The emotional areas of the brain spring into action when one if faced with a tricky decision, according to a new study.
Ming Hsu of the California Institute of Technology in Pasadena and his colleagues compared brain activity of study participants in two betting games. As they played, the scientists watched changes in their brain activity using functional magnetic resonance imaging.
In one game, researchers gave them the chance to guess the color of a card drawn from a deck containing an equal number of red and blue cards, and to bet on whether they were right.
In the other game, the ratio of red to blue cards remained unknown. Players in this game were less likely to put money on their guess. And there was a burst of activity in their brain's emotion-processing centers, the online edition of Nature reported.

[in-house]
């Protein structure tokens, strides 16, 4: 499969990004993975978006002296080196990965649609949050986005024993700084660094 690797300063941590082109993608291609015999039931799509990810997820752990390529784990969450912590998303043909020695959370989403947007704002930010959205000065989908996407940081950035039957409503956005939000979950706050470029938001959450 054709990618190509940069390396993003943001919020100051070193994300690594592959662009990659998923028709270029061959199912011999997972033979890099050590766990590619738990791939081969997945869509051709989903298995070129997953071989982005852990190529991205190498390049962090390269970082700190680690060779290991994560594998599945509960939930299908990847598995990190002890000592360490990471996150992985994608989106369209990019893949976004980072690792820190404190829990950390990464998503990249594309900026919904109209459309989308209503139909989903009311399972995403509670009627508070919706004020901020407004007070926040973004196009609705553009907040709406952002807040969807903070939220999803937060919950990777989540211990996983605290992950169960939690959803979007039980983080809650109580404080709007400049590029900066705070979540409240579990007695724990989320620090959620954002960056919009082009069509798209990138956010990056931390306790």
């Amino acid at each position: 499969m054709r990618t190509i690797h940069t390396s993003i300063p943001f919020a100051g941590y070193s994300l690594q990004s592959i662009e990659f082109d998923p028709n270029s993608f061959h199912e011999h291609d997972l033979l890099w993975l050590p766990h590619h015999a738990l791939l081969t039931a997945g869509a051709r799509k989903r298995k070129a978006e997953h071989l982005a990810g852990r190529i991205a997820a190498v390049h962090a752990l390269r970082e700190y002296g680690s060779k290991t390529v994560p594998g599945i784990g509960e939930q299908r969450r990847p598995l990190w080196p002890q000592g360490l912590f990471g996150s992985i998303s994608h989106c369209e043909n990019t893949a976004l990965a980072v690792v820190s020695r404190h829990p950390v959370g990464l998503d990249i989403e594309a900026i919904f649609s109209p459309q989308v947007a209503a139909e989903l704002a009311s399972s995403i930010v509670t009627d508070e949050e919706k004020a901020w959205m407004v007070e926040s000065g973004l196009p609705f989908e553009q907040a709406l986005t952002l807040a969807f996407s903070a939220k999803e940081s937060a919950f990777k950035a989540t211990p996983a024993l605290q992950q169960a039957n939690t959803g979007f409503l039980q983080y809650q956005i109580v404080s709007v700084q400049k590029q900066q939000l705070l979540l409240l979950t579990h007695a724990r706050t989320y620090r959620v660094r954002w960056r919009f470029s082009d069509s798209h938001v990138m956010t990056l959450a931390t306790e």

Aldo Rustichini, a decision-theory researcher at the University of Minnesota in Minneapolis, points out that decision-making involves both emotion and reasoning.
"It's important to try to understand how these two large networks we usually attribute to emotion and reason are interacting," Rustichini adds.
Ming and his fellow researchers now intend to investigate whether indirect stimulation of the emotion-control centers can make a person more cautious.